What attracted me first to this Mexican-Asian fusion location in Scottsdale was an episode of "Beat Bobby Flay". A would-be contender (he didn't make it past round one) was formerly a chef at the vibrant restaurant. After my dad moved from Northern AZ down to "the Valley" I found myself heading south more often for visits, so I always had my ear to the ground, listening for interesting places to eat.
Phoenix is not on the top of the list when it comes to iconic foodie-meccas, but there are several noteworthy establishments making names for themselves in the land of sun and saguaros. If you adore pizza and you've passed through Phoenix, you've made sure to stop at Chris Bianco's incredible Pizzeria Bianco - hands down some of the best pizza I've ever had, much less the best in Arizona. Other noteworthy mentions that are "so hot right now" are Bitter and Twisted (think ramen burgers and a massive cocktail program that will take you months to get through) and FnB (Food and Wine magazine once called it the "epicenter" of Arizona cuisine) - both places I longed to drop in on, but neither were open the Monday evening I rolled through. Drats.
I don't suppose either of those two joints are going anywhere anytime soon - plenty of time to indulge on my next visit. And I didn't stay bummed for long, as I had SumoMaya to look forward to for lunch the next day.
SumoMaya is everything I love in a good restaurant: strong, memorable flavors and amazing design. That's right - I'll never turn up my nose at good food, but good food is always more amazing (for me) in an incredible environment. When I walk into a restaurant and the aesthetics blow my mind or take my breath away, the food is that more memorable - the experience is that more amazing. It's exactly what I'm after when I want to eat out. For me, it means the establishment has put thought not only into their food, but into the meal as a whole. We eat with our eyes ...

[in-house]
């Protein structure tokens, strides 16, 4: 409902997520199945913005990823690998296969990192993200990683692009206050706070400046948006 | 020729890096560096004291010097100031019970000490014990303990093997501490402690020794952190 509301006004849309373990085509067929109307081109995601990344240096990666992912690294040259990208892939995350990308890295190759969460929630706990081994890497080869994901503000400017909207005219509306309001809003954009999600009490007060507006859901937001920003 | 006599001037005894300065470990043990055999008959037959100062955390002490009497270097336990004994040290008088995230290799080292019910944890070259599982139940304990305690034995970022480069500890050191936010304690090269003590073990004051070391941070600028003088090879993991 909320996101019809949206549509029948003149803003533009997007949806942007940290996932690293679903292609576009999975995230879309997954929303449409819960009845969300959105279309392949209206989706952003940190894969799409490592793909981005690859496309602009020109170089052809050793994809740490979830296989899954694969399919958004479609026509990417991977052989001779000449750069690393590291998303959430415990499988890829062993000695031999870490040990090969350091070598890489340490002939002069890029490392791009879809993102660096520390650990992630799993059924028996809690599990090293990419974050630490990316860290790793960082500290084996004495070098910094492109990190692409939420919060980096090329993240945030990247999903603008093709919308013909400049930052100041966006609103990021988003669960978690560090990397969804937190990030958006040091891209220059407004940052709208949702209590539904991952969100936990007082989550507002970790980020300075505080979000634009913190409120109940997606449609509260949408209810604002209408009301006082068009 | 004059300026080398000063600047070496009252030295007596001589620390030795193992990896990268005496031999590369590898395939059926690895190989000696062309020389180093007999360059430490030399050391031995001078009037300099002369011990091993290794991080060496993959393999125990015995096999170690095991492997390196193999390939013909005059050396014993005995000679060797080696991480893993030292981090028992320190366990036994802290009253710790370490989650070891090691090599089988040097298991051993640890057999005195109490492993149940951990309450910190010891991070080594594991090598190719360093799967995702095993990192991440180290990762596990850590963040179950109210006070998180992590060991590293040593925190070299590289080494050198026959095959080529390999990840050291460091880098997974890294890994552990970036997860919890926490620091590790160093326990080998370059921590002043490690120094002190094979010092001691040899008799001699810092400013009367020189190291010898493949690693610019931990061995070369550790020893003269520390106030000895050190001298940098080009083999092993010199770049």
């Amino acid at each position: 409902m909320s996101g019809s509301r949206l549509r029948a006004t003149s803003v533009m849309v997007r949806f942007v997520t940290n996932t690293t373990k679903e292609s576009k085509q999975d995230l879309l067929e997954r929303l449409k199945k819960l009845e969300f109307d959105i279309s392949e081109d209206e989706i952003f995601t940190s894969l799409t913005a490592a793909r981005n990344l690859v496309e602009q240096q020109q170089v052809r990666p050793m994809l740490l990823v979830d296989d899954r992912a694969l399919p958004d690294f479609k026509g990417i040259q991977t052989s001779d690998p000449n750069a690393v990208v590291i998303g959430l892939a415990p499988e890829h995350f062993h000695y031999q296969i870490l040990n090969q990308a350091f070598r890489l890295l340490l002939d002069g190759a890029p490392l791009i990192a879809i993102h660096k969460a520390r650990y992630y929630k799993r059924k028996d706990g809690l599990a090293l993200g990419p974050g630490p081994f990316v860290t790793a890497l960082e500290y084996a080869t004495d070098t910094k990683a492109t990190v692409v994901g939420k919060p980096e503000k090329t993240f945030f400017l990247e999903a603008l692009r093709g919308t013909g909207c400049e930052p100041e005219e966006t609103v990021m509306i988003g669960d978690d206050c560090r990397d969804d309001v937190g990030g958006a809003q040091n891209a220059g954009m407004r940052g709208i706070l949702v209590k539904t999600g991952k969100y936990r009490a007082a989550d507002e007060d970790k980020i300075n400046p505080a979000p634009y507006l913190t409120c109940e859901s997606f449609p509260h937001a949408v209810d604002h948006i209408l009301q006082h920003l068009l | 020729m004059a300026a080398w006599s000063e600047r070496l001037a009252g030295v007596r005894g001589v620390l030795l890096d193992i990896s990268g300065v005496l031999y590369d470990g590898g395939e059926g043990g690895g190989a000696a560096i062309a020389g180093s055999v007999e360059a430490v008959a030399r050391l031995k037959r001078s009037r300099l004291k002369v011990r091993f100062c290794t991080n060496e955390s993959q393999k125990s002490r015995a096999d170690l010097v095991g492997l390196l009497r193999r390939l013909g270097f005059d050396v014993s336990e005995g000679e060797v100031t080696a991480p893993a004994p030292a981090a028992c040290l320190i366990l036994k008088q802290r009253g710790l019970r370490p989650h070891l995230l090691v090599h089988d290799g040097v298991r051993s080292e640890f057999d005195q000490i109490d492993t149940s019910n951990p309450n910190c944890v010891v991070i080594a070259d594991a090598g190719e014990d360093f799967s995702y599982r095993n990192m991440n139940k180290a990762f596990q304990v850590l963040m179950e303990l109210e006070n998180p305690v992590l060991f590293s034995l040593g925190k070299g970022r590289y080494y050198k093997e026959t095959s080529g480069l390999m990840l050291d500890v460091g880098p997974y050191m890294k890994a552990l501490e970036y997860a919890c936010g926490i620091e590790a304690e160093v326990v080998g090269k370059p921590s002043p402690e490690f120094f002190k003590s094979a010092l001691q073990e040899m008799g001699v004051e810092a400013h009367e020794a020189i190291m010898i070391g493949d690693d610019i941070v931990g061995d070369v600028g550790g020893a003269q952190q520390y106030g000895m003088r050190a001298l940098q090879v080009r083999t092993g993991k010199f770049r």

Remember - I'm a singleton, and while I'm quite comfortable dining alone (I've made it an art form actually), I'm happiest eating alone when I've got something gorgeous to look at. In this regard, SumoMaya does not disappoint. Latin flair joins hands with the beauty of the Far East and bright splashes of orange and strong pops of fuchsia make it clear I should expect some bold flavors to come out of the kitchen.
Fusion is still fashionably trending but it can be quite risky. Fusion only works if the conjoining flavor profiles make sense. If the cuisine is confusing, a restaurant can quite quickly find itself in danger of alienating its diners. Fusion needs to make sense.
Way back in 2008, Roy Choi convinced us with his Kogi BBQ Taco Truck that Latin+Asian = Brilliance and it's clear to me that SumoMaya is simply more proof that the two cuisines are wonderfully paired at this location.
SumMaya presents its diners with tapas-style small plates that are meant to be shared (or squandered, up to you) as appetizers as well as large-plate entrees. House-made guacamole and ceviche share the table with sushi rolls and Asian salads. Depending on your mood you can select the Kimchee Fried Rice or the Arroz con Pato.
I started simply with the Shishito Roll - salmon, shishito peppers, avocado, kiwi + mango-habenero sauce. This roll was cool, crunchy and fiery all at the same time. I especially loved how the grassiness of the deep-green shishito peppers complimented the briney seaweed of the nori.
If you really feel like splurging, don't miss the Billionaire Roll - Japanese Waygu beef, snow crab, asparagus, soy aioli, truffle garlic butter + gold flake - all for a cool $50. Hey, it is Scottsdale after all ...
I knew before I got to SumoMaya I'd be ordering their Mexican Pho. I mean, this should come as no surprise to any of you faithful readers. Roasted chile pasilla broth, chicken, rice noodles, cilantro + lime proved a very tasty follow-up heat-wise to the smokey sushi roll I'd just enjoyed. Heartier than a traditional Vietnamese Pho, this soup was still gentle on the waistband so I batted away the puny twinges of guilt at ordering more than one dish.
I'd like to say I had room for the beckoning bowls of rice and noodles, or a smokey dish from the wood-fired grille, but the road was calling and no one likes to drive when they're uncomfortably full.
A delight to the senses, SumoMaya is an interesting adventure of eclectic but appetizing dishes that make sense and taste amazing. Be sure to visit the water closet on your way out. I rather feel it's the icing on the cake.